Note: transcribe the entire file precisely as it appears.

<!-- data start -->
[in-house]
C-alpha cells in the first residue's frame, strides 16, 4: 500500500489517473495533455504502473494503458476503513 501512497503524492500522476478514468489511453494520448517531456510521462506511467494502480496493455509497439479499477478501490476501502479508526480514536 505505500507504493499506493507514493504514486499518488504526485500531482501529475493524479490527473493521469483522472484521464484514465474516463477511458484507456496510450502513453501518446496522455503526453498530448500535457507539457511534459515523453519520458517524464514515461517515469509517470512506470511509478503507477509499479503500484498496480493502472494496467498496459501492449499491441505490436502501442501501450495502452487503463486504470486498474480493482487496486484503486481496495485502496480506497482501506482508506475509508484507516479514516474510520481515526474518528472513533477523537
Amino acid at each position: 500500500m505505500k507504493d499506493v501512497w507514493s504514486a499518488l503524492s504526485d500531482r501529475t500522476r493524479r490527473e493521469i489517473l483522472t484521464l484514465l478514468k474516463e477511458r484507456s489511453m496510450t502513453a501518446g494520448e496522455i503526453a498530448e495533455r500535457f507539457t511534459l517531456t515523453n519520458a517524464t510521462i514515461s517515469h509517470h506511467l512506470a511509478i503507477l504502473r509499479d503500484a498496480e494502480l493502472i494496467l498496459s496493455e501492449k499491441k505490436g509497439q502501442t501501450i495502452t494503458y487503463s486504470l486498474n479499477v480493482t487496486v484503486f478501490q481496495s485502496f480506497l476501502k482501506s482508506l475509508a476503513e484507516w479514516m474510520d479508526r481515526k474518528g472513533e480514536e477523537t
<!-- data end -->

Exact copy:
[in-house]
C-alpha cells in the first residue's frame, strides 16, 4: 500500500489517473495533455504502473494503458476503513 501512497503524492500522476478514468489511453494520448517531456510521462506511467494502480496493455509497439479499477478501490476501502479508526480514536 505505500507504493499506493507514493504514486499518488504526485500531482501529475493524479490527473493521469483522472484521464484514465474516463477511458484507456496510450502513453501518446496522455503526453498530448500535457507539457511534459515523453519520458517524464514515461517515469509517470512506470511509478503507477509499479503500484498496480493502472494496467498496459501492449499491441505490436502501442501501450495502452487503463486504470486498474480493482487496486484503486481496495485502496480506497482501506482508506475509508484507516479514516474510520481515526474518528472513533477523537
Amino acid at each position: 500500500m505505500k507504493d499506493v501512497w507514493s504514486a499518488l503524492s504526485d500531482r501529475t500522476r493524479r490527473e493521469i489517473l483522472t484521464l484514465l478514468k474516463e477511458r484507456s489511453m496510450t502513453a501518446g494520448e496522455i503526453a498530448e495533455r500535457f507539457t511534459l517531456t515523453n519520458a517524464t510521462i514515461s517515469h509517470h506511467l512506470a511509478i503507477l504502473r509499479d503500484a498496480e494502480l493502472i494496467l498496459s496493455e501492449k499491441k505490436g509497439q502501442t501501450i495502452t494503458y487503463s486504470l486498474n479499477v480493482t487496486v484503486f478501490q481496495s485502496f480506497l476501502k482501506s482508506l475509508a476503513e484507516w479514516m474510520d479508526r481515526k474518528g472513533e480514536e477523537t